Surrey Cricket to trial Bluetooth spectator tracking in DCMS pilot

The Kia Oval during a night game in the Vitality T20 Blast.

A selection of spectators will be provided with Bluetooth tracking ‘fobs’ to manage social distancing and control crowd capacity as Surrey County Cricket hosts their opening match in the Bob Willis Trophy against Middlesex at their Kia Oval stadium this weekend.

200 fans out of the 2,500 expected to attend the match will carry the tracking technology as part of a pilot study backed by the UK Department for Culture Media and Sport. This follows an initial pilot match featuring Surrey at the Oval last week attended by 1,000 spectators and also approved and monitored by DCMS.

The Bluetooth fobs and a network of sensors will be provided by British technology company Restrata which also worked with the England and Wales Cricket Board to create a bio-secure environment for players, officials and operational staff during the recent series of spectator-free test matches between England and the West Indies.

For those matches, all of the 450 people allowed on site were fitted with “Bluetooth badges” and a network of sensors were installed throughout the two venues for the matches that allowed the company to track everyone on site.

This location data was transmitted back to a proprietary cloud-enabled platform which alerted stadium operators if somebody enters the wrong zone or too many people congregate in one room.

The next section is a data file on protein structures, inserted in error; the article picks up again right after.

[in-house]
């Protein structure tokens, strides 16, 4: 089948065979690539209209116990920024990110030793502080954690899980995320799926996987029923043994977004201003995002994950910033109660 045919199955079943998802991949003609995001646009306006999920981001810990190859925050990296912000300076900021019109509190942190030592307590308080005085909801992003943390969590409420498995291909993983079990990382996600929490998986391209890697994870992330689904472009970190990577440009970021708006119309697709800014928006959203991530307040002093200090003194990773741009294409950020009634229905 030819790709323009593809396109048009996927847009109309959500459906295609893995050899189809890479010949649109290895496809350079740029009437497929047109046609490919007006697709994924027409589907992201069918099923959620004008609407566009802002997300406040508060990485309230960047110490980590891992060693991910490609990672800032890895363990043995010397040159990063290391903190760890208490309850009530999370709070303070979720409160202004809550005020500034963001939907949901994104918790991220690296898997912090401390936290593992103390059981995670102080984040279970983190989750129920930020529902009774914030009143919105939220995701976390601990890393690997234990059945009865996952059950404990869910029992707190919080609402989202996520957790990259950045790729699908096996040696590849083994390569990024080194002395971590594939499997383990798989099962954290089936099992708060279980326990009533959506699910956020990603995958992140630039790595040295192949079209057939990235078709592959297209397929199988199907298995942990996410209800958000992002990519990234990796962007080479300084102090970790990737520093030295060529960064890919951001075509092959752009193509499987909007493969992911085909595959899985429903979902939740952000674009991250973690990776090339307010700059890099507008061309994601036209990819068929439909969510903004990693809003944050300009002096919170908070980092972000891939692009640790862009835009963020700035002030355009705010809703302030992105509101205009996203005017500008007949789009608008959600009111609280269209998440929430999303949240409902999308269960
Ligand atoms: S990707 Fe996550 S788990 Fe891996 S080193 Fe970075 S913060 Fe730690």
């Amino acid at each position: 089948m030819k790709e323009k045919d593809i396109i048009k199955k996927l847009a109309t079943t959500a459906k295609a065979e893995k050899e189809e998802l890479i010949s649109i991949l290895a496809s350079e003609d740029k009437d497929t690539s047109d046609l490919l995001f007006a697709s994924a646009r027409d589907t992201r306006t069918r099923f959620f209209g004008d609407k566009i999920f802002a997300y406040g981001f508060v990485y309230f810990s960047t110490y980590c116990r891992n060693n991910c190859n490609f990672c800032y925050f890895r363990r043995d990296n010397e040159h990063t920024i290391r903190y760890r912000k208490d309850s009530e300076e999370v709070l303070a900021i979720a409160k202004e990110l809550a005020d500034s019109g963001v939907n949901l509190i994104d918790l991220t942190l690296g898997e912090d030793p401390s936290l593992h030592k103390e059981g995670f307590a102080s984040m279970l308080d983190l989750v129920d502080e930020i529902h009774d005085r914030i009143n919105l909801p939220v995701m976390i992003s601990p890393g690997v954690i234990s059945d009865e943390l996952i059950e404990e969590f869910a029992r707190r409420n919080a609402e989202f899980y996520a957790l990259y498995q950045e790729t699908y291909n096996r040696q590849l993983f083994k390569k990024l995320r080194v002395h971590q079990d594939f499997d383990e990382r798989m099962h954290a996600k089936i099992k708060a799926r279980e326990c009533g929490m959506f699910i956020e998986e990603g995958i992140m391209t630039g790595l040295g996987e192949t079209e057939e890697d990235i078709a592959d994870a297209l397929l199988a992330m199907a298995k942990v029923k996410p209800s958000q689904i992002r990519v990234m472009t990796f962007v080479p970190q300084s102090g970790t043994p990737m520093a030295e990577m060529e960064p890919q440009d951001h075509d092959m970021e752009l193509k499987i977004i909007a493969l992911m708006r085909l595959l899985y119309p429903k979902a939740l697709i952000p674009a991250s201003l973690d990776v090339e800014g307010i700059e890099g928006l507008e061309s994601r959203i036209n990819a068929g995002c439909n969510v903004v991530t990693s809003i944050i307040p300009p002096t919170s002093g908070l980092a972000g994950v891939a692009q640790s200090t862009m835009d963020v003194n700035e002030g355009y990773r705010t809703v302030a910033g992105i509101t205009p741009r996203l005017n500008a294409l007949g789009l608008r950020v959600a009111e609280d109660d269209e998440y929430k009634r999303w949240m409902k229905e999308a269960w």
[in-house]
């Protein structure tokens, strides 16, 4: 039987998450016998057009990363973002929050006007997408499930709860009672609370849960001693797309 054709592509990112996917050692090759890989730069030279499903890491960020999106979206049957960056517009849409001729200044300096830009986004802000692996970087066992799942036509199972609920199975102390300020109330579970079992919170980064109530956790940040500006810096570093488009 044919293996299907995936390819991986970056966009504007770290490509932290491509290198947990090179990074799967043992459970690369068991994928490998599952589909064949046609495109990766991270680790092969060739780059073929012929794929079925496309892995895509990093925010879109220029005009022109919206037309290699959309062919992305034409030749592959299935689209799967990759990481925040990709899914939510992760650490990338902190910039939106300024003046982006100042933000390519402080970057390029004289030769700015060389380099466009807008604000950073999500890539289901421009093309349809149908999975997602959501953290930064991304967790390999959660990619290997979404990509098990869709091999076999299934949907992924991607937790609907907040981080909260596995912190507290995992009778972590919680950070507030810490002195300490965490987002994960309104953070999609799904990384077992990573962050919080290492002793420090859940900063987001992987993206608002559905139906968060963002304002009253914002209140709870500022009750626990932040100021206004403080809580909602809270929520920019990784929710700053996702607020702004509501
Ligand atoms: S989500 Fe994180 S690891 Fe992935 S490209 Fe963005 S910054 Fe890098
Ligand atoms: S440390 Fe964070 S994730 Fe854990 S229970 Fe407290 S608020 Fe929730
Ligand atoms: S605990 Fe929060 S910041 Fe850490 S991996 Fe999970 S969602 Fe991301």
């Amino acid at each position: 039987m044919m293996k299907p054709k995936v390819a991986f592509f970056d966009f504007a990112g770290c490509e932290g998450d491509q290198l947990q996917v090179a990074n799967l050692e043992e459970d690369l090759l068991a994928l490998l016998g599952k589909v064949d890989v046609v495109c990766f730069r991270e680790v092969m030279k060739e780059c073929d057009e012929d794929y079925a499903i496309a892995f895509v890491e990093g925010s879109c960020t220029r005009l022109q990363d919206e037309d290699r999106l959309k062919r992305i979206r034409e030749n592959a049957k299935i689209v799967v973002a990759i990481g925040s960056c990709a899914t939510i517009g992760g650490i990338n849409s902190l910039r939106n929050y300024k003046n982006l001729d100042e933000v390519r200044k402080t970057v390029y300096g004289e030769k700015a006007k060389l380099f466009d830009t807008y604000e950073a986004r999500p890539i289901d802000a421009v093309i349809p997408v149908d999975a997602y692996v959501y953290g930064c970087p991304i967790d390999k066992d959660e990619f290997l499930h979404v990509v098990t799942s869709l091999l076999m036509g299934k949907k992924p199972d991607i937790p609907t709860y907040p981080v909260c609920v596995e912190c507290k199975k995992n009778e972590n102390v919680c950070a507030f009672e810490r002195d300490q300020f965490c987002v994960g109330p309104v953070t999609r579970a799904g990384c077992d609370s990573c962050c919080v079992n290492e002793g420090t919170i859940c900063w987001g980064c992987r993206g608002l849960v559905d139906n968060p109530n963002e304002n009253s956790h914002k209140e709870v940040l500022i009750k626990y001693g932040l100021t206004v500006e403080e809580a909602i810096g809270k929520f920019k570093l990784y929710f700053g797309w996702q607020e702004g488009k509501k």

In an interview with SportBusiness at the time, Restrata said the technology allowed the ECB to track and trace any suspected outbreak of Covid-19 within the match environment and claimed it could also be used to allow rights-holders to safely allow spectators back into sports venues.

Richard Gould, chief executive of Surrey CCC, said: “While is it is hugely exciting to open our doors once again to cricket fans, our priority has to be the safety of everyone visiting and working at the ground.

“We have been working closely with DCMS and other governing and safety bodies to develop a safe environment for spectators, staff and players and are delighted to have been allowed to extend the Kia Oval trial – under the Government’s guidelines. We are excited to better understand what role technology can play in this process.”

Chris St. George, chairman of Restrata, said: “I think technology has a crucial role to play in enabling the safe return of supporters, in increasing numbers, to major sports this summer and into the autumn, not only cricket but also Premier League football.”

Surrey is playing Middlesex in the Bob Willis Trophy, a special one-off red-ball competition that is separate to the County Championship and will be played this summer only following the delay to the men’s domestic season due to the Covid-19 pandemic.